In the movie 2001 A Space Odyssey, humans have established a base on the moon. One day a strange black monolith is found. This monolith is obviously the product of some advanced civilization, but nobody knows it's purpose. To find out, a spaceship named the Discovery is sent to the planet Jupiter, from which the signals appear to originate, with a crew of two astronauts and HAL 9000, a super-intelligent computer who seemingly goes berserk, and after killing one of the astronauts, takes the ship on a wild journey through time and space. The remaining astronaut, after aging about fifty years, ends up in an ornately furnished hotel room. Audiences and film critics alike debate the meaning, and are unable to come to a conclusion. Human nature having difficulty with ambiguity, a sequel is eventually made called 2010, that explains some of the questions that were left open by the original film. A second spaceship is sent to Jupiter to discover what happened to the first one. Though the ending isn't completely clear, it appears that some form of extra-terrestrial intelligence was involved. Then a message is received by the scientists monitoring the progress of the mission. It says simply: “All these worlds are yours except Europa (Europa is a satellite of Jupiter). Attempt no landing there”.
Arthur C. Clarke, who wrote the novel on which the original film was based, has long been regarded as one of the greatest science-fiction writers, but it new looks like he was a bit of a psychic as well. NASA recently announced a plan to send a robotic spacecraft to Europa, with the tentative name of the Europa Clipper, around the year 2025. This spacecraft would go into orbit around Jupiter but would concentrate on studying Europa, a 1900-mile wide satellite of the giant planet. The reason scientists are so interested in Europa is because plumes of water vapor have been seen erupting from the moon's south pole. Planetary scientists believe that Europa may be covered by an ocean of water surrounded by a thin crust of ice, which would make it the only body in the entire solar system, other than Earth, to have a significant amount of water, which is one of the basic building blocks of life as we know it. Though Europa, being much further away from the Sun than we are, has a temperature of several hundred degrees below zero, life has been found on Earth existing in environments that have previously thought to be impossible, such as volcanic vents on the ocean floor, so it is certainly possible that life could exist on Europa as well.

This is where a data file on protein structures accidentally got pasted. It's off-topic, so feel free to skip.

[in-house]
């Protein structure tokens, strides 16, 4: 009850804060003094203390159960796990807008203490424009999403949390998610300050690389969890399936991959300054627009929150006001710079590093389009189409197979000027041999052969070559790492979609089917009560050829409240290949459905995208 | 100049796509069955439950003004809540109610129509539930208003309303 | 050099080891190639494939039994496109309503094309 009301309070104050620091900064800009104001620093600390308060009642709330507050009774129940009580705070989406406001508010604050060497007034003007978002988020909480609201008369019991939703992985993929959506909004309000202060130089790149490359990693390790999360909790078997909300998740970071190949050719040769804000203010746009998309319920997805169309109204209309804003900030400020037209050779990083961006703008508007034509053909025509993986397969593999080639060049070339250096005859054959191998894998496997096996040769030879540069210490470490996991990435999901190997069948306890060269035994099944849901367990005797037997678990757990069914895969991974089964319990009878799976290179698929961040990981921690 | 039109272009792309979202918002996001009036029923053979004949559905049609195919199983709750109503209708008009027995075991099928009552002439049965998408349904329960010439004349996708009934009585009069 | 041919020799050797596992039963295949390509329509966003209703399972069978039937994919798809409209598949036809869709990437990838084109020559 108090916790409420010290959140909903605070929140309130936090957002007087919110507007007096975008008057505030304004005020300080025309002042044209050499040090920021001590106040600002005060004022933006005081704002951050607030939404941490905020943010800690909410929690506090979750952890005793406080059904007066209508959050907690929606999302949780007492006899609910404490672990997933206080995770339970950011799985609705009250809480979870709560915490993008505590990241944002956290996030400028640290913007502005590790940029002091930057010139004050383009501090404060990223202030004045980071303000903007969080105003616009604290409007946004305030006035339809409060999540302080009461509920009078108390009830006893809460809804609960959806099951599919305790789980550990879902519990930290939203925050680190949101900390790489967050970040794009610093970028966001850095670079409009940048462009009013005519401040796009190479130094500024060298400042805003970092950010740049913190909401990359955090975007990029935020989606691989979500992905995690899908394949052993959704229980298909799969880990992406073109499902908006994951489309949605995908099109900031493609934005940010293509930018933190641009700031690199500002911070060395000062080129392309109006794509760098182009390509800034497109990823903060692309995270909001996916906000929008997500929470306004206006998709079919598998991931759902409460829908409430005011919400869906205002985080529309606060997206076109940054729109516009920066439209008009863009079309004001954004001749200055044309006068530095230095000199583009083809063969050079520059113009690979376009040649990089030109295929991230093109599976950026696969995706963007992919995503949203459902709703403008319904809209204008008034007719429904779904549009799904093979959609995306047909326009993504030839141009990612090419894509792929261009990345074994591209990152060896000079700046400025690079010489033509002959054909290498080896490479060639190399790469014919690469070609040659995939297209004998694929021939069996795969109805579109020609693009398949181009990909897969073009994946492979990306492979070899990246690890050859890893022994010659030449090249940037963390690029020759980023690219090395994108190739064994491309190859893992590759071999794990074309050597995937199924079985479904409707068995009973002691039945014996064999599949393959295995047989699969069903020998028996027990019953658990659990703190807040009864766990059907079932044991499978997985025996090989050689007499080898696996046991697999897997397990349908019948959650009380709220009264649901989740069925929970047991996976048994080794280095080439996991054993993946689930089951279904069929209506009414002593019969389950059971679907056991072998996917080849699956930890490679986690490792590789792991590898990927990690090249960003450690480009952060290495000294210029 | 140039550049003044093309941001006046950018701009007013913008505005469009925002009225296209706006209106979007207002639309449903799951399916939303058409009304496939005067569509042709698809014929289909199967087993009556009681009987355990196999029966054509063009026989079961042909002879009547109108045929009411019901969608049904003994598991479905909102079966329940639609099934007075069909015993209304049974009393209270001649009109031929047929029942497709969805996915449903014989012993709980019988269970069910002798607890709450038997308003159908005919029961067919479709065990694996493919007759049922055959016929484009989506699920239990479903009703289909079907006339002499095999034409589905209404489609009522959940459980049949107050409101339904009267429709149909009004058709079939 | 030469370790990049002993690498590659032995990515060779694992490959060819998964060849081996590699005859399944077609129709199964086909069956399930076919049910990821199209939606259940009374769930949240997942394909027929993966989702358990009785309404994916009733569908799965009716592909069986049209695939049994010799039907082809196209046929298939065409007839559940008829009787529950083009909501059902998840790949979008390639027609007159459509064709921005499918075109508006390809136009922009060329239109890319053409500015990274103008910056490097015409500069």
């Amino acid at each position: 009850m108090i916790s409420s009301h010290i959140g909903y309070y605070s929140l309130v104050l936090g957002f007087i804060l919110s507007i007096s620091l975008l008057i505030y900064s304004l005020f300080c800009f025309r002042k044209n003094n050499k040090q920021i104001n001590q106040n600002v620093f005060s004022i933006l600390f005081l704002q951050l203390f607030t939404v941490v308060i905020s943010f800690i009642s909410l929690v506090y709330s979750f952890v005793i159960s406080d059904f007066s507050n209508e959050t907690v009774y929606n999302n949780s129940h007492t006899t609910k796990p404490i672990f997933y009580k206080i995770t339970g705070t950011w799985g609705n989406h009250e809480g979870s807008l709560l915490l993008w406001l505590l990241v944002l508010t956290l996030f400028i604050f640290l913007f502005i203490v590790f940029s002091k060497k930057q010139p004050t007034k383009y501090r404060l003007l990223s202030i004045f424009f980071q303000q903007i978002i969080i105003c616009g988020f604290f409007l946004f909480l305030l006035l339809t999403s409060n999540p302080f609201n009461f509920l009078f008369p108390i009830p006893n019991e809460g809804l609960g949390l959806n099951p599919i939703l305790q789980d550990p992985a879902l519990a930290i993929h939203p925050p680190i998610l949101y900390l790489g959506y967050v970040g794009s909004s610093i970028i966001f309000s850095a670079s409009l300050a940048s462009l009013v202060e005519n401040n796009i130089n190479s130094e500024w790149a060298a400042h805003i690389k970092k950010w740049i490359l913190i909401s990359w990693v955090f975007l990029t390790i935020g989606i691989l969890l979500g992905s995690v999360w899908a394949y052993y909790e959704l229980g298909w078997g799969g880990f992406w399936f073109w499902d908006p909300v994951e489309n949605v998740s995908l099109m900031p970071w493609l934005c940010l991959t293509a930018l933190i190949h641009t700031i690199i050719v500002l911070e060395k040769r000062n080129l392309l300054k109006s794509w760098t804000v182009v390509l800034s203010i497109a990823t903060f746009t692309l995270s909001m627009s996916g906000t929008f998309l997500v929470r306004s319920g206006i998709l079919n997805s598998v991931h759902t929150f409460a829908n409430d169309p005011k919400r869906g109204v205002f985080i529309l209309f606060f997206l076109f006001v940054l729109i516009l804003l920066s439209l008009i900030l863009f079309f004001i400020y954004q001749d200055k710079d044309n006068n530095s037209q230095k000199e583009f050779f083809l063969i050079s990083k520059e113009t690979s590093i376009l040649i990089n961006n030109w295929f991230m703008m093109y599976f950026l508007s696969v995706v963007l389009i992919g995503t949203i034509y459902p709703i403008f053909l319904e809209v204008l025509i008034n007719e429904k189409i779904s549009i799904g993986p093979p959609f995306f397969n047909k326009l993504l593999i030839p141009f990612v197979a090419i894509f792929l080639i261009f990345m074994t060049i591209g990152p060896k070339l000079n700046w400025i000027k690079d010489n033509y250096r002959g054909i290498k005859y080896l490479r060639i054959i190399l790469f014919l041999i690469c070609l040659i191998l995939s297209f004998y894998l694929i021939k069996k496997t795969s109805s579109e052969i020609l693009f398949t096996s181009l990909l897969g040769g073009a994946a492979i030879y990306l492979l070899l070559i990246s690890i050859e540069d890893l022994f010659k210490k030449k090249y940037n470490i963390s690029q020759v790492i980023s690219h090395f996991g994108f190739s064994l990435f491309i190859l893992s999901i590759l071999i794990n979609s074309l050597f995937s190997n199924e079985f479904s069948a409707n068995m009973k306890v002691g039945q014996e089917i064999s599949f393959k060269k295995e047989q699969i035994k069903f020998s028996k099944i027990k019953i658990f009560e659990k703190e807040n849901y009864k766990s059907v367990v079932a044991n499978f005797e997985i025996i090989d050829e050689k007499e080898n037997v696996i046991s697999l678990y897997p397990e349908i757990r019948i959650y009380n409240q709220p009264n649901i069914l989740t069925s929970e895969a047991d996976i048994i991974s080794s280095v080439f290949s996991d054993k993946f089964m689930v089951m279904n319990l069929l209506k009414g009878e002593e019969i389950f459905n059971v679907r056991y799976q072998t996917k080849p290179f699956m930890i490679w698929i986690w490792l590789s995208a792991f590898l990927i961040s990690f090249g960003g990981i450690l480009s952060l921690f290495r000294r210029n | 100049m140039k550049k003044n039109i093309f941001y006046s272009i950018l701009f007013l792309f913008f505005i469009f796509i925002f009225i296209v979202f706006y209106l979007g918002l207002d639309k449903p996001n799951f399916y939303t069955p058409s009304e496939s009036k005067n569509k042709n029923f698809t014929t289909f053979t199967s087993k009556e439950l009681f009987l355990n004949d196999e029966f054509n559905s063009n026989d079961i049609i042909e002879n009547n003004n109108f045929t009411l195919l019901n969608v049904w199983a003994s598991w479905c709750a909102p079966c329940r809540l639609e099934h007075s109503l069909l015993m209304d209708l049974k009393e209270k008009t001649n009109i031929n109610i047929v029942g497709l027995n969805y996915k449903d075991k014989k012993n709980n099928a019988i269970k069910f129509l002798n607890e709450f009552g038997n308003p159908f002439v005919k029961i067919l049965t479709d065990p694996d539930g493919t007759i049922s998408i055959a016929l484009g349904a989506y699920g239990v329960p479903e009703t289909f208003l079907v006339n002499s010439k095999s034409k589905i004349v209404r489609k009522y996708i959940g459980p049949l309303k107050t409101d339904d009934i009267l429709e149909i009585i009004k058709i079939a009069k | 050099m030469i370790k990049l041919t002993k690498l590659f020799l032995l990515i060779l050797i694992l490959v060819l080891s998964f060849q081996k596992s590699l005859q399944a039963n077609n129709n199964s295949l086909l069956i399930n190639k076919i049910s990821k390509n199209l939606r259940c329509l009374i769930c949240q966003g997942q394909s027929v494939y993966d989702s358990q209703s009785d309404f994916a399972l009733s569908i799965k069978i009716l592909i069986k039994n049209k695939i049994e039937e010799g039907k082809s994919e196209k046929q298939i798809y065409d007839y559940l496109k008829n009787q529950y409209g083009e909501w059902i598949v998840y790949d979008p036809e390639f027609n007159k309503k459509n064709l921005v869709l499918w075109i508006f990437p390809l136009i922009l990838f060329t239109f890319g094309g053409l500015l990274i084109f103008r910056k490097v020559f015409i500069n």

One wonders, though, what would happen if the Europa Clipper does run into, not just life but intelligent life, as the Discovery did in 2001. Evidently, the aliens, or whatever they were, weren't too happy about being bothered. One can only hope that these aliens will be more friendly, or if not, at least that their weapons aren't that much more advanced than ours.